X4 Owners: How long did assembly take you?

Pending updates on part availability, I am considering purchase of the X4. I am taking a trip in about two months to which I would like to take this unit. I am wondering how much time I should allot for assembly in deciding whether the parts will ship in time. I.e. if the parts arrived the same day I planned to leave then it would be a no go. But what about a week before? Is ~12 hours enough time to assemble?

I know this will vary from person-to-person. I have some experience assembling electronics through repairing older devices and design/development classes and my roommate has ample experience with electronics and soldering. Wondering what the pain points are in building and how many work hours it takes from beginning to end.

Also, wondering if there are any necessary tools or materials not mentioned in “OpenPPG Open Guide”. The only thing I’ve noted is that people say to invest in a high quality soldering iron and wire cutters, so I would probably replace my ~$20 unit I’ve had for almost ten years :).

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I will suggest that planning to have an X4 shipped, built, and flown a few times, is not possible in only two months; unless your day job is building X4s. The batteries will take that long to ship. If you had everything ready at hand to start right away, then two months is probably plenty of evenings and weekends to put it together. Twelve hours isn’t enough.

Beyond the time frame its just a bad idea to have a looming deadline for a project like this. It’ll make you rush something or cut a corner somewhere to see it ready in time. “Gottaflyitis” kills aviators.

Where my schedule went long was sourcing and waiting for parts to do the second main switch with the spark protection, and waiting for the bonkas. After that I probably spent more time thinking about how/where to run wires than soldering them. Also, mounting the batteries took some thinking. Finally my kit was short a few M3 bolts so I waited for Paul to send me some rather than ordering them online or finding them at a specialty hardware store.

The soldering iron doesn’t need to be so much of high quality as simply big. The wires are big, the connectors are big. You need to transfer a lot of heat quickly and that means a big piece of copper. I used a torch. A big soldering iron is better.

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I was a batch 3 I think. I found it to be a task that required a dedicated area and I did many upgrades done with the 3D printer.
I traded all my PPG for Flexwing - Looking back and comparing if I was still doing PPG I would go with SP140 - so much more a cleaner set up with less wiring and components…less chance of an issue happening.
Once you take the cage/net of the SP140 you a almost as small a unit as a folded X4 IMHO

Did mine over 3 days not to bad once you get going

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It’s been over a year & still not completed!
There’s many many design choices to be made. For instance the main power switch, surface mounting connectors, battery mounting. You could do a workable unit in a few weeks but to build a high spec x4 with great attention to detail & safety will take a long long time. At the moment it’s taking me ages just to enlarge 4 holes in the back plate for grommets to protect the props, but I could have just bought some prop covers. The kit could be made a lot easier: for instance more 3D parts included, aforementioned holes cut bigger, better anti-spark switch included (maytech). As it is, the basics are there and it really is an impressive & unique design. If you have a lot of spare time & enjoy the tinkering & the achievement of building it I would recommend the X4. It’s a little lighter in weight than the xp140 & no torque & less money.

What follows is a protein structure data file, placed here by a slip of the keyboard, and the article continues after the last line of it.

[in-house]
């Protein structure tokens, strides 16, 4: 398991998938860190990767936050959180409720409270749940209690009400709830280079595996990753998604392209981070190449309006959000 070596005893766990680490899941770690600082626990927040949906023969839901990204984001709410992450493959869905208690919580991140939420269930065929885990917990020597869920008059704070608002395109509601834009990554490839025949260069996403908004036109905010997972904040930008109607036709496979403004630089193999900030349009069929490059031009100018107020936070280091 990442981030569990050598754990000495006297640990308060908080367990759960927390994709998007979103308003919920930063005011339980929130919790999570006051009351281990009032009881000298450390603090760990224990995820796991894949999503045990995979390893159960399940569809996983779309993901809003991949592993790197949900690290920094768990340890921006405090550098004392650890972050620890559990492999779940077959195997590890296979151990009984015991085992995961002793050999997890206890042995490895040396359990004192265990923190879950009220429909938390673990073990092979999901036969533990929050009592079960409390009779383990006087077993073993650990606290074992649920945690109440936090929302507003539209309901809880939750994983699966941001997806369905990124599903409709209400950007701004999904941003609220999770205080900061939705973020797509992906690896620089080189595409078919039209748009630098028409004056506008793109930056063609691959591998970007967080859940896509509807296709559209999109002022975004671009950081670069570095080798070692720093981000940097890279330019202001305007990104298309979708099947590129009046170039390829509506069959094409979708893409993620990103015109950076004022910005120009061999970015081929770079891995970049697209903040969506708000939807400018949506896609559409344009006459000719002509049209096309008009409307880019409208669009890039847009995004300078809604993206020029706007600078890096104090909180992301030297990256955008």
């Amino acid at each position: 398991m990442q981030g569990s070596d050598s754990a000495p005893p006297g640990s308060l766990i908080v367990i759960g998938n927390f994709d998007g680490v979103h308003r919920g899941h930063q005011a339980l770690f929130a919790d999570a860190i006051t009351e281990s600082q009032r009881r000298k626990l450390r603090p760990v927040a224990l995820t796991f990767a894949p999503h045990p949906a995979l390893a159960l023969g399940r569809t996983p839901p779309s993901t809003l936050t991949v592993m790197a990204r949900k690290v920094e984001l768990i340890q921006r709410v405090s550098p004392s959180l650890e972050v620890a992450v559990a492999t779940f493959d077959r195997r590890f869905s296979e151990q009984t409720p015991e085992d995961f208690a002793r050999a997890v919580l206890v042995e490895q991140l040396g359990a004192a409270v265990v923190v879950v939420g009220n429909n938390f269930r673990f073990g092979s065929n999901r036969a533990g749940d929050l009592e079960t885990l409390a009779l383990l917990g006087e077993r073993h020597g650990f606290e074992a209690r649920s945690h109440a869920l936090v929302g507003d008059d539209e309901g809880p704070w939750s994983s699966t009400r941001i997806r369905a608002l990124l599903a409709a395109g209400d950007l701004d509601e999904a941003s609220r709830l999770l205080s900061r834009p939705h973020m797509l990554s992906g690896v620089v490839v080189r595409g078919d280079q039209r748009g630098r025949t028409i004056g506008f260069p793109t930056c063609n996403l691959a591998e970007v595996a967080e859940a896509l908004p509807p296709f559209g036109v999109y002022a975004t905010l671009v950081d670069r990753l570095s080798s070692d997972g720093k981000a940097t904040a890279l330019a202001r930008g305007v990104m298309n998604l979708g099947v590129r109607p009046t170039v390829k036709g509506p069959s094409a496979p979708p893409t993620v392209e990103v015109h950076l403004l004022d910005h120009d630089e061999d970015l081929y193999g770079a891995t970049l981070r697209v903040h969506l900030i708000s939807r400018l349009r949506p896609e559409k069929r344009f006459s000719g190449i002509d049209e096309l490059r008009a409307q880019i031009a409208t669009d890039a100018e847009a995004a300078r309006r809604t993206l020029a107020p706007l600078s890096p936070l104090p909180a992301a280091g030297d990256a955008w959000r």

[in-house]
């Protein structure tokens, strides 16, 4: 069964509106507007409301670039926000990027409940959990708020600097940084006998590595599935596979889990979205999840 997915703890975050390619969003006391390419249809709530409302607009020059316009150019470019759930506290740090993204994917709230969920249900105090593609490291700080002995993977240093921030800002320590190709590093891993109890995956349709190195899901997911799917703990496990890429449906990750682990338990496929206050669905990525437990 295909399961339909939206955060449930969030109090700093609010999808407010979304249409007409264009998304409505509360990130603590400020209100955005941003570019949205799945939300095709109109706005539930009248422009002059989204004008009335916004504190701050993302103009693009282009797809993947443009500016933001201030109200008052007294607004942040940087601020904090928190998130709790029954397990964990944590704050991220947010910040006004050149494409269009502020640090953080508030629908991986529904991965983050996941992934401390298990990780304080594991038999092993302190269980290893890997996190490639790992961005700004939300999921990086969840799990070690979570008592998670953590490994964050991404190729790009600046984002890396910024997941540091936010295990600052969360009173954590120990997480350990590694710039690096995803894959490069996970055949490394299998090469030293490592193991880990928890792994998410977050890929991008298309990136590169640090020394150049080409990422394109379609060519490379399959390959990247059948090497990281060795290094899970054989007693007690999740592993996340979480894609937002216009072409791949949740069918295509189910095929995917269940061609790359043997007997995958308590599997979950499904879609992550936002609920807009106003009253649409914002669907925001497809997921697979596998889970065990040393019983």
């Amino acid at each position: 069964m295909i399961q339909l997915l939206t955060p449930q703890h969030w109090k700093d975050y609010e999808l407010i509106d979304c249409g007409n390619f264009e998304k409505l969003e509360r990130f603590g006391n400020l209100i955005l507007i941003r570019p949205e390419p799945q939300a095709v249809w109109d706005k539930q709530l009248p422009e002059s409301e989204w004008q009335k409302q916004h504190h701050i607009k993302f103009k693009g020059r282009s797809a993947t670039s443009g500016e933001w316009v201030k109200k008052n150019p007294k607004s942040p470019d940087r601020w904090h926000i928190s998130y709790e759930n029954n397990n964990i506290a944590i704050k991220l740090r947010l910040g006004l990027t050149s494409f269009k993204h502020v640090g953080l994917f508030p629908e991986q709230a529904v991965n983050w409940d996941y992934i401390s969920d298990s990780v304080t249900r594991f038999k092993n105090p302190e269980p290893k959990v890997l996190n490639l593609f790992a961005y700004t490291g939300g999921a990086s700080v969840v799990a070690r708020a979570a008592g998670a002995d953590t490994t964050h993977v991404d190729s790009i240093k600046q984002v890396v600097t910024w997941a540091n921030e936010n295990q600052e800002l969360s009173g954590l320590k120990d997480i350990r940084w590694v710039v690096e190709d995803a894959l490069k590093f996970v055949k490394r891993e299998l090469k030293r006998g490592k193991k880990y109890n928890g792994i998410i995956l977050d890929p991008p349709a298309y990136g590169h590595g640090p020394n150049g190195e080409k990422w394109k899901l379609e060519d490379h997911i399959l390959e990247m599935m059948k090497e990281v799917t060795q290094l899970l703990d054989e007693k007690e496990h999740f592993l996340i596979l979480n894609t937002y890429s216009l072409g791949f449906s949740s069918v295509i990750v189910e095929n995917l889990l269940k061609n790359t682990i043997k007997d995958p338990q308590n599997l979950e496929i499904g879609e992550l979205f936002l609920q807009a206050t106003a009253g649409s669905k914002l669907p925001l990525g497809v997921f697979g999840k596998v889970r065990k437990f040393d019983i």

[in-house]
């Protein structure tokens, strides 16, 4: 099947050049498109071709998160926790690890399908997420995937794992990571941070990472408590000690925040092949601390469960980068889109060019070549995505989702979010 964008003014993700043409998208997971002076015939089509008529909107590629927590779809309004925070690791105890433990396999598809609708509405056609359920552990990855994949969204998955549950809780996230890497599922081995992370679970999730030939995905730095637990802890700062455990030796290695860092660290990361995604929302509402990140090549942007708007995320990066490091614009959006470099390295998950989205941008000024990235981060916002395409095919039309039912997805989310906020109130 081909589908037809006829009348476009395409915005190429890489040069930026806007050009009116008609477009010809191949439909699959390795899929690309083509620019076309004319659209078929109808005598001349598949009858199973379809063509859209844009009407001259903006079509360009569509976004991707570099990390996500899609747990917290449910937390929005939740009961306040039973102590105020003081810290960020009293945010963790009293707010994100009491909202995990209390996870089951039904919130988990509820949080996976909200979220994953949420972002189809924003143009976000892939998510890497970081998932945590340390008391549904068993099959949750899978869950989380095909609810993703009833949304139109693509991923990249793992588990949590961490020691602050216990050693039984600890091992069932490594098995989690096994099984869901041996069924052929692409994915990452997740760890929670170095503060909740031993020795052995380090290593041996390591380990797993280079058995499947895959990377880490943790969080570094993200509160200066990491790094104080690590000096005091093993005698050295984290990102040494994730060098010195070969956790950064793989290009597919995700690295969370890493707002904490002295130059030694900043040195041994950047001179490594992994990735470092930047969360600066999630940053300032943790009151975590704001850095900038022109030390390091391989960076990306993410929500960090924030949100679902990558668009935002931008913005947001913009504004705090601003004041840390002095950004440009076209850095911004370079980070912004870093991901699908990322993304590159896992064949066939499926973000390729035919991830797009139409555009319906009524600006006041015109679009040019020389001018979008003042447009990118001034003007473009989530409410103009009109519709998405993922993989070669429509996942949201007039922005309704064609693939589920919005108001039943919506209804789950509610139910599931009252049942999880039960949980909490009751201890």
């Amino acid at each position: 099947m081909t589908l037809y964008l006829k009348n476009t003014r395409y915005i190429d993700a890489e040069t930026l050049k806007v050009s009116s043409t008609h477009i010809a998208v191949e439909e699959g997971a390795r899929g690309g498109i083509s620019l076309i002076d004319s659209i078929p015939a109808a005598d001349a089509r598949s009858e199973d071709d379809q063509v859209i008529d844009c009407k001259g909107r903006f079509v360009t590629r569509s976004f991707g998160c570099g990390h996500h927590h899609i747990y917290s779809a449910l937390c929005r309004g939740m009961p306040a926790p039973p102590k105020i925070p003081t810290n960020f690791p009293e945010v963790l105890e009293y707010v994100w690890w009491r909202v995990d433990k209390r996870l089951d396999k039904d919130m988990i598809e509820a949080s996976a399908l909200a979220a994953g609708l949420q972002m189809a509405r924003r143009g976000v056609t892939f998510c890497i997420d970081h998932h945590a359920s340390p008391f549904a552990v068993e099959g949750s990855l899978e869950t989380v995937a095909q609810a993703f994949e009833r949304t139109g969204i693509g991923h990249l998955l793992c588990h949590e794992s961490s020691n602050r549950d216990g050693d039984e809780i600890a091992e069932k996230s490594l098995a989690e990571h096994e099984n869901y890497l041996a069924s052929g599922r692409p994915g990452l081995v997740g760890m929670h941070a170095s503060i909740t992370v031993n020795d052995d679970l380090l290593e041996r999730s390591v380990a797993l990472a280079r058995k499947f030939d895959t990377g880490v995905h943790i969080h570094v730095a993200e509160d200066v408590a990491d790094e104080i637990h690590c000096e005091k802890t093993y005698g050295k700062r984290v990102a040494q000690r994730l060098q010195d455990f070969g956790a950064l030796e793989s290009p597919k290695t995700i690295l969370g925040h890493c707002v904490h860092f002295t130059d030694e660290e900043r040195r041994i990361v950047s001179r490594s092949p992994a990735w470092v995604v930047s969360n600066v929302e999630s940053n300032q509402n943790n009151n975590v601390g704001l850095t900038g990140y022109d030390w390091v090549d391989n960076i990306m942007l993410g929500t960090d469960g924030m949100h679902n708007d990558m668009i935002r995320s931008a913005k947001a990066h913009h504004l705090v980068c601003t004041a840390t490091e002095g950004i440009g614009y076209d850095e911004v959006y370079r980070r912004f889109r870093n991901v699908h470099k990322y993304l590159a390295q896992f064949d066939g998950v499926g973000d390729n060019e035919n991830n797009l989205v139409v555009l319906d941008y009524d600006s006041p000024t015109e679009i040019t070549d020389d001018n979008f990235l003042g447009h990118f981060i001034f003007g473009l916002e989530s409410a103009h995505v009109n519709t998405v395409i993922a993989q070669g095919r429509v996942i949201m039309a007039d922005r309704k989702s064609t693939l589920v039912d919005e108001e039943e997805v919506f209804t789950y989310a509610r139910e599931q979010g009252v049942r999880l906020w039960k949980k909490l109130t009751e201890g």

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Jesus on a bicycle – and my wife says I’m slow :rofl:
That thing better have anti-grav when your done :+1:

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I didn’t originally built my X4. However I’ve rebuilt it twice now (I had a short that burned a lot of things…). Every time it gets faster.

If you have a drill with the correct bit, there is no reason why it would take more than a couple of evenings. Takes me less than 5 minutes to take off the back plate, four arms and leg assembly. About the same going back on. Really easy to work on.

Go find Paul’s thread though and pre-order the pre-start resistors and extra capacitors for the ESC’s. Makes life so much easier to do it from the beginning than to go back and take it all apart.

I looked back over my build album…and from the time I started building until I fired it up in the park, it was almost exactly a month. I was trying to still have a “life” during that time and was also waiting on an order or two to arrive so I could finish. I had to order a bit of #8 wire, the heavy duty bronze ends, the hand press to install them and a resistor for the priming circuit. I really enjoyed the build process and have continued to make minor modifications over time.:slightly_smiling_face: I love this machine.


I built mine in 3 days and test flew it in the morning of the 4th day. Then I spent the next several months designing little 3D printed improvements for it while flying it every evening that had good weather.


…and I spent the next several months adding some of GliderPilot’s mods! :+1::+1: